ExplorationsCIFAR identifies globally important questions and assembles research leaders from around the world to answer them.
- Cellular Decision-Making
- Ultra-cold Matter
- Human-Environment Interactions
- Humanities Initiative
AstrobiologyAstrobiology seeks to answer one of the most fundamental human questions: Are we alone? Proposing that this question can best be addressed via scientific inquiry into the evolution of planetary systems and of life, CIFAR workshops are bringing together leading researchers in relevant sub-disciplines of earth science, planetary science, and molecular biology and biochemistry. Key research questions are: What is the range of environments in which life may have arisen? What evidence of activity does biology leave behind, and can we use information gleaned from Earth to search for life on other planets? What is considered to be a habitable environment?
Cellular Decision MakingLife can be thought of as a system that can independently replicate the information it contains. Cells are the simplest living systems. A growing number of researchers are pursuing fundamental questions about exactly how cells make decisions that govern their fate. Research in this area has far-reaching implications, from basic biological discovery to cell re-engineering for medical and environmental purposes. CIFAR has assembled a diverse group of leading Canadian and international researchers to explore state-of-the-art techniques for both the measurement and modeling of cellular decision processes.
Ultra-cold MatterUltra-cold matter comprises groups of atoms or molecules cooled to the lowest temperatures in the universe (some billionths of one degree above absolute zero). Research on the physics of ultra-cold atoms has opened the door to new, previously inaccessible states of matter. The CIFAR workshops in this area are closely aligned with CIFAR’s programs in Quantum Materials, Quantum Information Processing and Nanoelectronics. CIFAR supports annual cold atoms workshops to build synergies between the small Canadian ultra-cold atoms research community and their international peers.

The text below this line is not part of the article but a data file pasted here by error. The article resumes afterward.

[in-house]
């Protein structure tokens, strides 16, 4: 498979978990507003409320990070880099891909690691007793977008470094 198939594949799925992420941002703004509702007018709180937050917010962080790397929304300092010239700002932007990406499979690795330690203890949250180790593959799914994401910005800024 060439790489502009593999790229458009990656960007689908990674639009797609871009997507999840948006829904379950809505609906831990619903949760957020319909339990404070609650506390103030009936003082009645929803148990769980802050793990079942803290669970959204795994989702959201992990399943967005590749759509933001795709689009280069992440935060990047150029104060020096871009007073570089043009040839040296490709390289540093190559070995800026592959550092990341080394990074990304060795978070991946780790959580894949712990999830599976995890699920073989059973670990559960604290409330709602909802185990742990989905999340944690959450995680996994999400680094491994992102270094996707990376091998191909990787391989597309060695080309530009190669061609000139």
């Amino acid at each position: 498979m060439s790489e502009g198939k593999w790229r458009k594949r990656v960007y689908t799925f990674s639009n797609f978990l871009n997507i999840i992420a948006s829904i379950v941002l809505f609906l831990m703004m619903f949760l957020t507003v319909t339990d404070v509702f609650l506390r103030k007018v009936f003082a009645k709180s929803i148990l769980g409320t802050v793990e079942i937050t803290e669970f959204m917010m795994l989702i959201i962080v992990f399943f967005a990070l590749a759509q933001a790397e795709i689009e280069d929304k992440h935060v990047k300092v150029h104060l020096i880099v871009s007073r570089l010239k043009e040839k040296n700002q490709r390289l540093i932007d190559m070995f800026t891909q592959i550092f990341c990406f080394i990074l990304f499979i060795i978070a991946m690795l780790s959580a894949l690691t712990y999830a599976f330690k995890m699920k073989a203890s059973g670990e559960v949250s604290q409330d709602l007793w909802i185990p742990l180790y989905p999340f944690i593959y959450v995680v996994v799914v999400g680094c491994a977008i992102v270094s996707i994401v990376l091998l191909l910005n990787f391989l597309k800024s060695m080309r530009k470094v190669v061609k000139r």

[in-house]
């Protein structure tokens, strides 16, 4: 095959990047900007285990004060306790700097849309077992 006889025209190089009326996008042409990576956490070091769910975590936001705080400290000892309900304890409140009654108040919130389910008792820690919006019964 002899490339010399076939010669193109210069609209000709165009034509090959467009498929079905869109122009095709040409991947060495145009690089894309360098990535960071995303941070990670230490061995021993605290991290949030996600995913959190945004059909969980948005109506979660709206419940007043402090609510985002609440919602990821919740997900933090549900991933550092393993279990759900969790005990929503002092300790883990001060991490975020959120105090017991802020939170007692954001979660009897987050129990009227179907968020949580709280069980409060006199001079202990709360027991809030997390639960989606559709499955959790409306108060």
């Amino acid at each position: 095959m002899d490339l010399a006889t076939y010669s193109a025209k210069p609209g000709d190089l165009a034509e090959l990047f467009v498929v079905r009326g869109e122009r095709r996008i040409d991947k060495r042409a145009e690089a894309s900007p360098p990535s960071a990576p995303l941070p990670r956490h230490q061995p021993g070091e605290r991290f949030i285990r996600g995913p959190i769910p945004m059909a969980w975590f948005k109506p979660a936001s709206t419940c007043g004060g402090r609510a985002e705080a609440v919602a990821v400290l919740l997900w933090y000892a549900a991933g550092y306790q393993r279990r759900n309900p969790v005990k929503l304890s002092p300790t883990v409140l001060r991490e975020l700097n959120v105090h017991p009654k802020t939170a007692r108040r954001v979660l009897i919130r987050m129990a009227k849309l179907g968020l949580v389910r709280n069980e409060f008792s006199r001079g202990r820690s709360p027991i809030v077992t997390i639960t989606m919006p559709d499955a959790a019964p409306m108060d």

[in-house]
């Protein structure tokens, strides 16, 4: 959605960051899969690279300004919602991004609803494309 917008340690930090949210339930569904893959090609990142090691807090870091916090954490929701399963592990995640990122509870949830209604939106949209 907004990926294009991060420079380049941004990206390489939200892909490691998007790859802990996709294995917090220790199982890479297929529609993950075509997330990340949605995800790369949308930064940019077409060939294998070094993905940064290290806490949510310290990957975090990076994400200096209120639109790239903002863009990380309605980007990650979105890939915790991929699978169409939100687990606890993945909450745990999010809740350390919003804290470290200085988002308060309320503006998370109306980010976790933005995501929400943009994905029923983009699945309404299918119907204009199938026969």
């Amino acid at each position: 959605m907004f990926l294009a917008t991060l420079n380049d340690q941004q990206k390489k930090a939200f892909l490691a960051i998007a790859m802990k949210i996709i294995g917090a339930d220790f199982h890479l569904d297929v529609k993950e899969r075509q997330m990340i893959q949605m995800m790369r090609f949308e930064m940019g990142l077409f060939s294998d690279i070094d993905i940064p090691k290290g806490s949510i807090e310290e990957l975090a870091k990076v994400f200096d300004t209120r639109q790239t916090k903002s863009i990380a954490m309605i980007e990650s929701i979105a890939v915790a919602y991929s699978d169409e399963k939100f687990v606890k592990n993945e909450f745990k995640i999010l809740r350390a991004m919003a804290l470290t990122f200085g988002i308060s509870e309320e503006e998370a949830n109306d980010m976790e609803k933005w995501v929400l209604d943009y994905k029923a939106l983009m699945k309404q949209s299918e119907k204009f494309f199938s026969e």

Human-Environment InteractionsUnderstanding the past effects of climate and environment on humans will help societies to better cope today and in the future. CIFAR has begun consultations with several Canadian research groups about a potential international exploration into the effects of climate on human development, from both anthropological and cultural perspectives. Representing fields such as Earth, atmospheric, ocean and environmental sciences, anthropology and archeology, CIFAR has conducted workshops in this area with over twenty researchers from five countries.
Humanities InititativeCIFAR is organizing an effort, known as the Humanities Initiative, to identify questions of importance that would be pursued by eminent scholars in the humanities in Canada and abroad. Humanities research gives us greater understanding of our own place and time, and provides the philosophical and ethical underpinnings of the key institutions that support and animate our lives. Although research in the humanities has a tradition that is based on the work of individual scholars, there are many instances where progress in humanities research has advanced through collective activities of several scholars, in many cases interacting intensively over an extended period of time.
The Institute is pursuing two projects, Belonging Differently and Beyond Human, as pilot projects that will bring humanities scholars together for extended discursive engagement.
A Steering Committee is advising the Institute on how best to pursue these efforts as it learns from the results of the first pilot projects. Please contact Pekka Sinervo, Senior Vice-President, Research for more information.
OceansBringing together international groups of researchers with expertise in areas such as oxygen minimum zones, climate and weather modeling, microbiology, atmospheric chemistry, land use and coastal systems and nitrogen isotopes, CIFAR has held several workshops in this area. Participants have developed plans for a vision paper to provide the scientific community with an integrated assessment of recent findings and a clear picture of key questions about the nitrogen cycle that should be targeted for further exploration.